Over the past decade, the Indian cricket team’s approach to tactics, selection and playing objectives has been increasingly progressive. It wasn’t uncommon in the past for players to maintain spots in the team because of a self-imposed sense of entitlement. Also common was the assumed leeway granted to a batsman approaching a milestone – even if it may affect the outcome of the match or momentum of the team.
MS Dhoni was one of the first to soothingly probe this mindset – he planted the seeds of change but ultimately succumbed to them in the latter parts of his career (persistence with Mohit Sharma, Suresh Raina, Murali Vijay, Ravindra Jadeja a case in point), but Virat Kohli, spurred by the exuberance of youth and the confidence of having the support of a veteran like Anil Kumble, has taken an extremely aggressive ‘team first’ approach which has resulted in a different Test line-up for every match for over a year.
Some of the pros and cons of this approach are highlighted in the following slides.
Pro: Pitch and opposition-specific specialists
One of the biggest advantages of the ‘horses for courses’ theory is, quite literally, the benefit of having horses ideal for a particular course. In the past, no one would’ve blinked an eye if India had stuck to a bowling line-up filled with two spinners and two fast bowlers for every kind of match. But it’s important to blink eyes now, given the vagaries of competitiveness that have now engulfed the gentlemen’s game.
A green pitch that would be a swing bowler’s delight warrants a minimum of three fast bowlers to sustain probing bowling partnerships – this would mean for teams heading in with four bowlers that a sacrifice would have to be made in one of their established spinners. But is the player’s ego more important than the team’s success?
Pitches and match conditions apart, this theory is, at times, applied to the opposition line-up as well. It would be a good idea to include left-handed batsman to create the rhythm-unsettling left-right combination, or left-arm off-spin or a leg-spinner for a team full of right-handed batsmen.
It’s important in this scenario to create a crystal clear culture of understanding – where no player feels unjustly treated for having being dropped. If it works, it would create a confident squad of 14-15 players that would always feel like they belong in the team, but are constantly shuffled for the sake of unsettling oppositions.
Con: Loss of stability
Clarity and effective communication can only take you to a certain point. Sometimes it hurts to have a capricious line-up, especially because players are not allowed to settle into roles comfortable for them.
While each player or team is known to experiment from time to time, one of the reasons why the Australian golden era was indeed golden was because all the players had well-defined roles. Michael Bevan wasn’t expected to open the innings, and no one batted an eye if Matthew Hayden got out cheaply in an attempt to dominate the bowling opposition.
The stability in team composition and tactics brings a sense of confidence to every player’s approach. If a player is brought in for specific matches, at times he may find a need to play a certain way, which might be detrimental to the momentum of the match, just to solidify his place in the playing eleven.
Pro: Opportunity to start afresh
Many teams have completely different ODI, T20 and Test line-ups, along with a different captain for each format. While this can have multiple negatives (see next slide), if done right it can also result in massive benefits for the team.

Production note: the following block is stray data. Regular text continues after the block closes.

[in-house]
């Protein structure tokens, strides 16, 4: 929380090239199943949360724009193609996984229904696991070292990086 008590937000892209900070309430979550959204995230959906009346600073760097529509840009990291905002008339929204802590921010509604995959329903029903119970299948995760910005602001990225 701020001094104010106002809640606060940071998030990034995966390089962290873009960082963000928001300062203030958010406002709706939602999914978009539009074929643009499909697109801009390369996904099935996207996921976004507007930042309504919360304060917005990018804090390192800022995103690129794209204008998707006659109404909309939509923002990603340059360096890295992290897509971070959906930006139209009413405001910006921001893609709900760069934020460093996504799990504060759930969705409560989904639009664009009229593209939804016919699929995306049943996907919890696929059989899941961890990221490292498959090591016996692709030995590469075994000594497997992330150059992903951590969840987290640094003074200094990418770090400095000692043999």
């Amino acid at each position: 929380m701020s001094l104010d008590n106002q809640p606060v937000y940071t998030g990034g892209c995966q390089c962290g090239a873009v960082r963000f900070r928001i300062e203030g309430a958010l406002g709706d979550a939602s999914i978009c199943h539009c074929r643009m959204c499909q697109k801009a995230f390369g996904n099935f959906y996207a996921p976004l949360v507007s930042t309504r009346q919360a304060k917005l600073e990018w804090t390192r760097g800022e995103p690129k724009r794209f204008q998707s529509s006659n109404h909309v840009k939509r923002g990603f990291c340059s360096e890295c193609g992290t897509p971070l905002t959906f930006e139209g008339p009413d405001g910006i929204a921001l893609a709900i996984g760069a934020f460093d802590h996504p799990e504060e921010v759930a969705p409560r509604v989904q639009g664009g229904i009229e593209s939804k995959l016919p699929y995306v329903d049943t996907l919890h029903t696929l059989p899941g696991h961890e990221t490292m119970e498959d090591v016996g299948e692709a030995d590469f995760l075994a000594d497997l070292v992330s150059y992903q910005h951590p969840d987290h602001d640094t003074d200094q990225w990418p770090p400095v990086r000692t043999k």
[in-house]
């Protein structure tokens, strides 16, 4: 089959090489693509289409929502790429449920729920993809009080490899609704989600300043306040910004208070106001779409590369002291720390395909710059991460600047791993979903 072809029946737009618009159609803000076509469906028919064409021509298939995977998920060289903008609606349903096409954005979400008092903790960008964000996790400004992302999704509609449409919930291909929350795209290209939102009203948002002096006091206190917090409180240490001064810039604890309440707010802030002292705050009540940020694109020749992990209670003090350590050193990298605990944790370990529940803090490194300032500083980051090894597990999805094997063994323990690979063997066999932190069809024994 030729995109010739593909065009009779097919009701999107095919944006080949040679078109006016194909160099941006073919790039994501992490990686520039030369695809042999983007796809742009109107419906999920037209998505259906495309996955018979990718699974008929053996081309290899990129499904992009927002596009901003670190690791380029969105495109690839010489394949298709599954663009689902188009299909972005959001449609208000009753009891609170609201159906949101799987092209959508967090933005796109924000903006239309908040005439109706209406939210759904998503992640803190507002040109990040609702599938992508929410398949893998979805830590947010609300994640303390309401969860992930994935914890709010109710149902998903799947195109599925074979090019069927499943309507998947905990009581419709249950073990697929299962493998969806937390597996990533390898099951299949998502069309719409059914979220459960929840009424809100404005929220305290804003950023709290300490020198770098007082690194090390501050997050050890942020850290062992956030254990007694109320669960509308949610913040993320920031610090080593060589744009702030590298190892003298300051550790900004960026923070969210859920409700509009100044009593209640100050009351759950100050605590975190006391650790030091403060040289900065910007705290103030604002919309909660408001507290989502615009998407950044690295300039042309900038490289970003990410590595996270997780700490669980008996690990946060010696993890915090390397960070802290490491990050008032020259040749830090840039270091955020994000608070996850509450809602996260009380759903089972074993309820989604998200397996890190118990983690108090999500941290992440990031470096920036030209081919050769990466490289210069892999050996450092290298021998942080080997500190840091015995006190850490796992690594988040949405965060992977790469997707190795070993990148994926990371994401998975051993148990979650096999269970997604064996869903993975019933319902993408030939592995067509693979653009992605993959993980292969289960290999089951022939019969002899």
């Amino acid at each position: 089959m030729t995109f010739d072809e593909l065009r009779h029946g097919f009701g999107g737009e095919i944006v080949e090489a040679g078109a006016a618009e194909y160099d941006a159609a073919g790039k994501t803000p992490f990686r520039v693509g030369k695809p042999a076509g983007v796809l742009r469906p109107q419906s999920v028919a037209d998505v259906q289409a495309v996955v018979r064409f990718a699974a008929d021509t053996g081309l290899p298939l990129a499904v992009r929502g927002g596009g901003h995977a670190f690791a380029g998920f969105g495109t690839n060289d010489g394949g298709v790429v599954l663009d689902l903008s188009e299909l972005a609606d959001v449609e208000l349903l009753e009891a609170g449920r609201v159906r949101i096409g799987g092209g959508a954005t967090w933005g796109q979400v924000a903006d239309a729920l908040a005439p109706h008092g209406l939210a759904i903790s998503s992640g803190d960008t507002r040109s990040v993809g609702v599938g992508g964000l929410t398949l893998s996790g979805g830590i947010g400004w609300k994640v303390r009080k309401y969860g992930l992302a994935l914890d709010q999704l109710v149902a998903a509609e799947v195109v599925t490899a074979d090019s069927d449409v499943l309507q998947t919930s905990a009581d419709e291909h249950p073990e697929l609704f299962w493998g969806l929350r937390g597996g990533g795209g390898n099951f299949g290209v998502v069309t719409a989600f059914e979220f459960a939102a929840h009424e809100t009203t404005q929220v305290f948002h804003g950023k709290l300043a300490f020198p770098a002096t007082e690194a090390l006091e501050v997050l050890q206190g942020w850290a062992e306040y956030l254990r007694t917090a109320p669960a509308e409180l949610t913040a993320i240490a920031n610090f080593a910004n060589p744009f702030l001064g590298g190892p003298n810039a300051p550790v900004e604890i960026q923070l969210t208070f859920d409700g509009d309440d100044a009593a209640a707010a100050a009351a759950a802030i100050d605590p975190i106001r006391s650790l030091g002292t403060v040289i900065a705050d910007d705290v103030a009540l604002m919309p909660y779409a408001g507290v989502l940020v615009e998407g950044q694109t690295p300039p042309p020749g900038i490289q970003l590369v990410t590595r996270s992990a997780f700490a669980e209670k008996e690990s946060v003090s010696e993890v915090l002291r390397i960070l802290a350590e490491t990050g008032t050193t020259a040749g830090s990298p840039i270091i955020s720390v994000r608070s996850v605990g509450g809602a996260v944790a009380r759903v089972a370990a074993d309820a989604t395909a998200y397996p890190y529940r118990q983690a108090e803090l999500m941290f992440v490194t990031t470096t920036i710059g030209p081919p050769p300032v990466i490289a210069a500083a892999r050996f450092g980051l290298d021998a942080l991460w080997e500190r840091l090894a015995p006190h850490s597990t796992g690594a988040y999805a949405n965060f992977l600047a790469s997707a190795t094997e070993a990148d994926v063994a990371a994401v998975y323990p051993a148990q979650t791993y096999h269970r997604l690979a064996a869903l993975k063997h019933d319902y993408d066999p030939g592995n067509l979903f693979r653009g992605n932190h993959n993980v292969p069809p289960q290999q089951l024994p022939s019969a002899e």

Rewind back to the horrendous 2014 tour of England for India – Suresh Raina made a bold statement about how ODIs would be much different from the Tests. A sparkling century by Raina himself immediately washed away the ghosts of the past and India found its mojo.
The England ODI and T20 team under Eoin Morgan often plays a vibrant, scintillating brand of cricket in complete contrast to the Test team led by Alastair Cook. This allows them to approach every series with a fresh mindset and ensures that bad performances in Tests don’t influence future ODI matches.
The West Indies T20 team had a similar fresh burst at the T20 World Cup in early 2016, far superior to their performances in the Test arena.
Con: Loss of momentum
The opportunity to start afresh can also result in a loss of momentum. For example, Ishant Sharma starts hitting his rhythm midway through a series – after having spent a few months away from the international circuit. Right after the Test series, he is replaced by Jasprit Bumrah in the ODIs, who has also spent a few months away from international cricket.
The lack of match practice and extended breaks that format-specialist players get can prove to be hazardous to a team’s chances – especially in major tournaments where they’re expected to be at their best from the first game itself.
Ajinkya Rahane has to constantly prove himself in the shorter formats, which can destroy his confidence in the longer format and also create some doubt in his mind.
A team that works like a well-oiled machine would lose major chinks with every series, and the captain would have to repeatedly rehash tactics and past experiences to get the new players up to speed.
On a lighter note, this theory can provide a truckload of entertainment for the fans. The inclusion of specialists raises the competitiveness of each game and adds several subtle nuances to the drama of sporting competition.
Kieron Pollard or Glenn Maxwell could win you a T20 match with a barrage of towering sixes – the fact that their techniques are found lacking in the Test arena doesn’t really matter at the time they are smashing balls all over the park.
Spectators are treated to cricket of the highest quality, played by the best players possible for that match. Each game, each session is a tussle of skills and the teams that emerge victorious are the ones that truly deserve to.